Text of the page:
Right now (October 2021), the most valuable esports tournament in the world is taking place – The International 10. It’s a competition focused entirely around Dota 2, and it boasts a staggeringly high prize pool worth some $40 million. It’s one of the biggest stages in modern gaming, and it’s the ultimate goal for any Dota 2 competitor.
For a period of time when this tournament is live, The International 10 fuels the esports industry. It dominates the news, the feeds, and the streaming platforms. When it comes to esports betting The International odds and markets are insanely popular and played by bettors all around the world. Does this tournament sound like the kind of thing that belongs to a dying game?
In 2019, The International peaked at 1.9m concurrent viewers during the grand final event of the tournament. In 2021, this concurrent figure peaked at 1.13m on the first day of the event. By contrast, in 2018, The International 8 peaked at around 1.21m viewers. So, as the numbers reveal, the biggest esports tournament in Dota 2 is only getting more popular as time goes on.
Aside from The International, there are countless smaller competitions littering the Dota 2 landscape every year. It’s a diverse, dynamic, and vibrant landscape that remains highly populated and massively valuable for all those involved.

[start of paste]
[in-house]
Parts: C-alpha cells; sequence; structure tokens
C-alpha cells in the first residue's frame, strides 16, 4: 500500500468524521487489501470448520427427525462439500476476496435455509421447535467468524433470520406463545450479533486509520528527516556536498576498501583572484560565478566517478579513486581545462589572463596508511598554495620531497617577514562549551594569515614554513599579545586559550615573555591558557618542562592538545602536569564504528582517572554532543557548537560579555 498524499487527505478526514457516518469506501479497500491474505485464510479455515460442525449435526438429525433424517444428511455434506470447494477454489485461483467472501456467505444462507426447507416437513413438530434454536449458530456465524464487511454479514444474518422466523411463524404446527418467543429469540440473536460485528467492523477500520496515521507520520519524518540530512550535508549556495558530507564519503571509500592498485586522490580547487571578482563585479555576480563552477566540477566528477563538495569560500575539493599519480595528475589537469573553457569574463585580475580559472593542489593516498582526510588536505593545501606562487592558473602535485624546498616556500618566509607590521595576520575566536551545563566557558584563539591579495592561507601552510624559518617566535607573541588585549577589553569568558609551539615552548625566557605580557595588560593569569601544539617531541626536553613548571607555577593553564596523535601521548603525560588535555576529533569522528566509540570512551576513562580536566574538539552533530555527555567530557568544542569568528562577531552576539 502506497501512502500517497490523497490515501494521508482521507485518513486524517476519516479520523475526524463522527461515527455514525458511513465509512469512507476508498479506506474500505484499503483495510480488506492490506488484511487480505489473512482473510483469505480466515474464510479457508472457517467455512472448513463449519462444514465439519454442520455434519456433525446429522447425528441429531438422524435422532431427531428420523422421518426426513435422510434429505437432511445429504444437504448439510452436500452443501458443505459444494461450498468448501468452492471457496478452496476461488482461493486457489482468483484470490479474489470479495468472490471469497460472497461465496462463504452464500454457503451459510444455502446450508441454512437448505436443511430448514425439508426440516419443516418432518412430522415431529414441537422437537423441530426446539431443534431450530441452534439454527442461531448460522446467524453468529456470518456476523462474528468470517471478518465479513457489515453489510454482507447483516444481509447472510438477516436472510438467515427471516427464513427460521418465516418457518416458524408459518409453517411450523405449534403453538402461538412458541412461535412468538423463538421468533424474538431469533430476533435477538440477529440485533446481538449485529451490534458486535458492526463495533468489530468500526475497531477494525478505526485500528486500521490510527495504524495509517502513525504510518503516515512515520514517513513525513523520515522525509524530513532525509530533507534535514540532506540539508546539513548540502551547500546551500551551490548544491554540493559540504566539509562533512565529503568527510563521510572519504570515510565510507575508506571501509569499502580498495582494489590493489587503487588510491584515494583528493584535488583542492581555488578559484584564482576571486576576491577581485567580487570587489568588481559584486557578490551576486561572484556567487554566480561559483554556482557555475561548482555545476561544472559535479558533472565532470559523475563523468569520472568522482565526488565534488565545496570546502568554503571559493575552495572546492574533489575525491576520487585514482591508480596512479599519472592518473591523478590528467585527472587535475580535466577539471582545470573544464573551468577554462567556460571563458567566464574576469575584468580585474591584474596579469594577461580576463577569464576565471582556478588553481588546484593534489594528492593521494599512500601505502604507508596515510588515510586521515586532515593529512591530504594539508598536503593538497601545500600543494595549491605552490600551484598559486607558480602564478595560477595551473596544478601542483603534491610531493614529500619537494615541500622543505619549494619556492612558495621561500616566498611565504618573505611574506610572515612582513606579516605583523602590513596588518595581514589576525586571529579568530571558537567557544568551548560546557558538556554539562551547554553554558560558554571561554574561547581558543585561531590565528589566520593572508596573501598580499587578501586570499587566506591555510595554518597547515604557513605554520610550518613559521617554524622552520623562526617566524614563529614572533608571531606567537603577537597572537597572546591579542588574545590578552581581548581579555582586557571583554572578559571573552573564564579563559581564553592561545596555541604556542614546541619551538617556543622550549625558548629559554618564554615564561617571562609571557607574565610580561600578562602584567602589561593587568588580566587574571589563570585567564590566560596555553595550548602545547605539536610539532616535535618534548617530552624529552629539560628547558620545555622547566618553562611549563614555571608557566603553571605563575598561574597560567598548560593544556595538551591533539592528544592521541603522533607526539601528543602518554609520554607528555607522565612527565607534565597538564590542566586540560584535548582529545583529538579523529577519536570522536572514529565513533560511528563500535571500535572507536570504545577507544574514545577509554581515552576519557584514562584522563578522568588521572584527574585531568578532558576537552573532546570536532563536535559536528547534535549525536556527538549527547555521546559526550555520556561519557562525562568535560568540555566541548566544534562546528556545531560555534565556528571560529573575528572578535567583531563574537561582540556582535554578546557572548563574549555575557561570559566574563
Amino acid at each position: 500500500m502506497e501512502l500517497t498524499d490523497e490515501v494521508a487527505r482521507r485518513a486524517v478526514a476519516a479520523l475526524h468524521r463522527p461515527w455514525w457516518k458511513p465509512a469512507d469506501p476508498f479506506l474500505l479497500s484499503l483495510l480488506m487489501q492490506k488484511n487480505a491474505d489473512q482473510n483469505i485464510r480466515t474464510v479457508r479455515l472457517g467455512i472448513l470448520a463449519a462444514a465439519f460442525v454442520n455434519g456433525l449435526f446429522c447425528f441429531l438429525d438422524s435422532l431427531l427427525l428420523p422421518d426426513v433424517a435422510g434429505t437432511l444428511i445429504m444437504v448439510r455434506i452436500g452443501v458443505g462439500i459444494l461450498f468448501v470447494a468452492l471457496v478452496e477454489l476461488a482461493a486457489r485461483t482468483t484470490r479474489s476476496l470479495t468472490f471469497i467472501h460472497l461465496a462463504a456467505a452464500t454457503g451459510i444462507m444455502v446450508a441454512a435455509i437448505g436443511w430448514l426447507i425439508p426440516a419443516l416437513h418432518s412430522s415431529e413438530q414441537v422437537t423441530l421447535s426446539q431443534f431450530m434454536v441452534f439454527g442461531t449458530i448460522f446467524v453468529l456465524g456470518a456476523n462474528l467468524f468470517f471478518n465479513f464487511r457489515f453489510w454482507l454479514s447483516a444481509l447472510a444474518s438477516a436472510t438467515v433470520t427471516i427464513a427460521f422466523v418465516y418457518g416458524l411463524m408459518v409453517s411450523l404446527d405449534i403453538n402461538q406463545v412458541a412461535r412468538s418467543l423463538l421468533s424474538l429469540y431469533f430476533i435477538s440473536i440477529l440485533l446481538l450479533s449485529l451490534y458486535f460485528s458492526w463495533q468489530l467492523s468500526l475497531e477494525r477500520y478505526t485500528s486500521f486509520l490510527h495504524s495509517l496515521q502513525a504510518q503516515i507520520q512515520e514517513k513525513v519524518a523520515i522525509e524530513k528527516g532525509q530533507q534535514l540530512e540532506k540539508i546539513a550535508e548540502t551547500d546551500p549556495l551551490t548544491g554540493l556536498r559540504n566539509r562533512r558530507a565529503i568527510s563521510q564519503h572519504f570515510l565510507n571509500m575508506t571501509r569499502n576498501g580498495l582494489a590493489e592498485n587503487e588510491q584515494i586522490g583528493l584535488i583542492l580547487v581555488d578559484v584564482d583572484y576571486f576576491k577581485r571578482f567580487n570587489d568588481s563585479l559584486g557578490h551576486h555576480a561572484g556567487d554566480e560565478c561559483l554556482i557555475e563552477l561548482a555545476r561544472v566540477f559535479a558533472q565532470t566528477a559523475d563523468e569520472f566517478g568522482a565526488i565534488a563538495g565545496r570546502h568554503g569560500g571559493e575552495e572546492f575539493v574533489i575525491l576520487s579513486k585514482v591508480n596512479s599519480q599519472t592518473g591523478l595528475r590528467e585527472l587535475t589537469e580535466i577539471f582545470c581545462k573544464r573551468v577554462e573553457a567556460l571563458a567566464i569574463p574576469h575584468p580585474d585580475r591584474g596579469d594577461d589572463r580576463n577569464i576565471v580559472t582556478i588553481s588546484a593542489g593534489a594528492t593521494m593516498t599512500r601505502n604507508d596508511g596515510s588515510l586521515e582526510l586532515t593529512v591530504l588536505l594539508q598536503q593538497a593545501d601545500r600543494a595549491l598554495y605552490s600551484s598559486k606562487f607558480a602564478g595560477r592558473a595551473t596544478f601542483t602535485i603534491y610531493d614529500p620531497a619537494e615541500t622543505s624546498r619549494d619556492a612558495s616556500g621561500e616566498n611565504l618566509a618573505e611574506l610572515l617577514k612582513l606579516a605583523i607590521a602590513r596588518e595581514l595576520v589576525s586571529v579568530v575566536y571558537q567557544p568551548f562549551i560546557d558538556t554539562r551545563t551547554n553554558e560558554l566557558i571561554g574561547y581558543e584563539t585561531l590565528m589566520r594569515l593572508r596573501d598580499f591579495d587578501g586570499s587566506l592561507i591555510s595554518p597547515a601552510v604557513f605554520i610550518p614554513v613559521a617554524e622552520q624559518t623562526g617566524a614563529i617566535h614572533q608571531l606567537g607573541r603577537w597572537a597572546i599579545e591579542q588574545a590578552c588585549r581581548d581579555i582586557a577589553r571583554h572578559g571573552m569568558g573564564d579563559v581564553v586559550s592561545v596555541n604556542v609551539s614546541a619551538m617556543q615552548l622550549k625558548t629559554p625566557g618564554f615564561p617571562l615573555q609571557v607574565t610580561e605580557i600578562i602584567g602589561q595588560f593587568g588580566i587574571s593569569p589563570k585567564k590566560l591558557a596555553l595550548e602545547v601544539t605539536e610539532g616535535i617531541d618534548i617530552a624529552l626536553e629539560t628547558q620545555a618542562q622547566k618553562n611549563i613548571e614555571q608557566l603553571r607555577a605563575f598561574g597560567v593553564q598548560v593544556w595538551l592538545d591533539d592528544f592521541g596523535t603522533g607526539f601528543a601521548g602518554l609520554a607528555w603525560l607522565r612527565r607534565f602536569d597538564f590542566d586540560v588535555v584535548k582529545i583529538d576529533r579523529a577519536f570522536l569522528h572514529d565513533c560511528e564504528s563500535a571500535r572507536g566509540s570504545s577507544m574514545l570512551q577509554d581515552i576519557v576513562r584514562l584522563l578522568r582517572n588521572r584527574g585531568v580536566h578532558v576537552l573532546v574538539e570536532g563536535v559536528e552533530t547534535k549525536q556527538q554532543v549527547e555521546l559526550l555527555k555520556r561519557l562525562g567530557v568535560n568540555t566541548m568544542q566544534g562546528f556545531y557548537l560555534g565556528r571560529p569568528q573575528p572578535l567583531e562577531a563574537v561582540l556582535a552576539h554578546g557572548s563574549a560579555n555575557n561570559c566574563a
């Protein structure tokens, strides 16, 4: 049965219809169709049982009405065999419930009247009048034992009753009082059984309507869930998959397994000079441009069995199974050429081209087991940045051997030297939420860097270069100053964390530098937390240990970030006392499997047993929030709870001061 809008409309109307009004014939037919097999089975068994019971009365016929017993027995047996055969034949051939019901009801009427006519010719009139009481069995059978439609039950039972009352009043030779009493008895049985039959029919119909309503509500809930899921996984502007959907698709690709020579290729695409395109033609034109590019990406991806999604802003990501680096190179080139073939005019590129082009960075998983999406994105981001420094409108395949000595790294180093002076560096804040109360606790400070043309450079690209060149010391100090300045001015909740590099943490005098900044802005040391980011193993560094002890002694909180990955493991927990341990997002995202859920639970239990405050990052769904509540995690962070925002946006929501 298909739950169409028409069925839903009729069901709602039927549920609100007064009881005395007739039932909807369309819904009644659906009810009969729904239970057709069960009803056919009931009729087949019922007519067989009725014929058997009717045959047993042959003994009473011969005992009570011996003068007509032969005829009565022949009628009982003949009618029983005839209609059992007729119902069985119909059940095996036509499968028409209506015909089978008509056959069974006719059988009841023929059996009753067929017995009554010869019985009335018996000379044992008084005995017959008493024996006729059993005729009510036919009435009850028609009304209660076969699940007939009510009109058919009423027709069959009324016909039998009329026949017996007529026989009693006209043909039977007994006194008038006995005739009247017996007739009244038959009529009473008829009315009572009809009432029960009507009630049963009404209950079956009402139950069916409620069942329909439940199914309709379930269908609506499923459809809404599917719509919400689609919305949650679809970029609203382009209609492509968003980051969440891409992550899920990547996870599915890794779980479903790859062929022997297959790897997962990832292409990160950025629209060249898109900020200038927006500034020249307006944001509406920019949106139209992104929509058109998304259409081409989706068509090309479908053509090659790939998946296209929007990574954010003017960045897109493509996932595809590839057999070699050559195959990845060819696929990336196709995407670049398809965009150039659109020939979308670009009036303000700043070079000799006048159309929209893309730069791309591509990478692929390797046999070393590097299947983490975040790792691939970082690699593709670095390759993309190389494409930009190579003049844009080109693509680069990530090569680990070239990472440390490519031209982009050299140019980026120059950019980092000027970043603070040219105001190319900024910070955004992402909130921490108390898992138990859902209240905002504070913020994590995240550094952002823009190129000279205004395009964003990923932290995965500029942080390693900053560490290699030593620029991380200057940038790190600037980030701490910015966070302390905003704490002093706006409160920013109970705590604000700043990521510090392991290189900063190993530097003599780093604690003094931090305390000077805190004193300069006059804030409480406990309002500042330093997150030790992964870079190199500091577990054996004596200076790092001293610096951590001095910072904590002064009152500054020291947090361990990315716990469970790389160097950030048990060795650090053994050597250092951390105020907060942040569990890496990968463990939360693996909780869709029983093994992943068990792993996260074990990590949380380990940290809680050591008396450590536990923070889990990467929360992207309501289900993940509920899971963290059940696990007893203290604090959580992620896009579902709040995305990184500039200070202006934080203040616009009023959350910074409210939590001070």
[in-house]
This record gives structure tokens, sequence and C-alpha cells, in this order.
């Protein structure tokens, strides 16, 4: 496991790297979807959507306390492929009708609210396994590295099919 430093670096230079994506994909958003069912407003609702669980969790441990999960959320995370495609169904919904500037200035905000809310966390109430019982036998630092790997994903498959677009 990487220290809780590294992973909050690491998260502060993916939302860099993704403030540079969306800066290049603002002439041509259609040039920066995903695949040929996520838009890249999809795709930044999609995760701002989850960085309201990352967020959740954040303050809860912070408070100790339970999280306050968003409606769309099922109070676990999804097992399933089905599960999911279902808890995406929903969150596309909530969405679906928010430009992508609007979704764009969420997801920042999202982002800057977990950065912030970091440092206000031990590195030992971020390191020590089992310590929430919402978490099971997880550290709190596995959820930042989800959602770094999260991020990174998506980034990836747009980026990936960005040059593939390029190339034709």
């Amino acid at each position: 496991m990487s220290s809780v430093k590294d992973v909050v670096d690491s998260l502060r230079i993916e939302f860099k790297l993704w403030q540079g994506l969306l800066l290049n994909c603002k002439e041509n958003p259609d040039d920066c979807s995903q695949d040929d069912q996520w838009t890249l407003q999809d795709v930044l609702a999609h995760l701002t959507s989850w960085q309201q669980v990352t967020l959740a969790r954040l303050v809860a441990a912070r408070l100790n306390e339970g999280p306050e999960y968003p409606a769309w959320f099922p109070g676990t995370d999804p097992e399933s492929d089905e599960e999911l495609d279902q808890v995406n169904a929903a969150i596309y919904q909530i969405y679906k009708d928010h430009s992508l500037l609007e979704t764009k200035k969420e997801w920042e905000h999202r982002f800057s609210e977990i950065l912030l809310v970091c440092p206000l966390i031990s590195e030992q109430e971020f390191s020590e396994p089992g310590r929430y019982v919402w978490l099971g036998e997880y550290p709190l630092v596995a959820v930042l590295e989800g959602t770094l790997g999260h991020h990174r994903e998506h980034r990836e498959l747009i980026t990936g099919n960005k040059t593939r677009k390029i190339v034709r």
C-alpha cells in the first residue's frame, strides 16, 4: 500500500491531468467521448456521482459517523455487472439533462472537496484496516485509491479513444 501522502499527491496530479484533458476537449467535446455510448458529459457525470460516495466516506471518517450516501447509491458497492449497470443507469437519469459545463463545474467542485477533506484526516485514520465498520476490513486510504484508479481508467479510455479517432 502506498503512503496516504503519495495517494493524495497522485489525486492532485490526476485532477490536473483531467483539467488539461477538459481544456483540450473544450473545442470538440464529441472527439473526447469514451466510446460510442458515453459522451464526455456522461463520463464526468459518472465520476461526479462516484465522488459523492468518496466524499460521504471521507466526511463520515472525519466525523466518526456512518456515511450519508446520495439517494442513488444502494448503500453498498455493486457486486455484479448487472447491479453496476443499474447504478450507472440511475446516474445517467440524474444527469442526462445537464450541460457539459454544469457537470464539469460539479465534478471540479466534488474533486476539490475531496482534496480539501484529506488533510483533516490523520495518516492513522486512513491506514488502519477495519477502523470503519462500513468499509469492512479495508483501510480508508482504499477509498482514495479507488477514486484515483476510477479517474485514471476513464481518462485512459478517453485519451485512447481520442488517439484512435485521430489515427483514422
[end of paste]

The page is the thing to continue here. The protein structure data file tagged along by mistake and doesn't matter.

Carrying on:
Is Dota 2 dying? Not according to these figures.
The Opinions of the Internet
Ultimately, while the numbers speak for themselves, there are plenty of claims to be made by those dwelling amongst the vastness of the internet.
In June of 2021, esports.net published a comprehensive review of the platform, authored by a self-proclaimed ten-year-long Dota 2 fan. This firsthand insight into the state of Dota 2 in 2021 was somewhat invaluable, offering up information as to why Dota 2 is dying. Although, that isn’t the way the conversation went, with the author mostly suggesting that, no, Dota 2 isn’t dying – but it might do in the near future.
There were claims that the player base for Dota 2 is ‘cyclical’, with many players engaging with Dota 2, falling off, then returning a few months later. Reportedly, there are more players leaving Dota 2 than joining Dota 2, but they’re not going off to play another MOBA, like League of Legends. In most cases, it’s a temporary departure before a valiant return.
Here are a few key takeaways from this article:
If Valve wants to keep the Dota 2 player base strong, it’ll need to appeal to a younger audience.
The ‘league system’ present in Dota 2 needs to be refined and perfected to make the game more enjoyable.
Valve must focus on the vibrant Dota 2 esports scene to keep up the stream of publicity.
They’re fair statements in their own right, and ultimately, the author leans towards to positive side of the debate.
However, once The International 2 is over, the numbers may start to show a decline. Once the excitement of the tournament has dropped off and Dota 2 betting slows down (among other things), the statistics may become a little more damning. On the broad side of things, it doesn’t seem as though Dota 2 is dying – at least, not yet.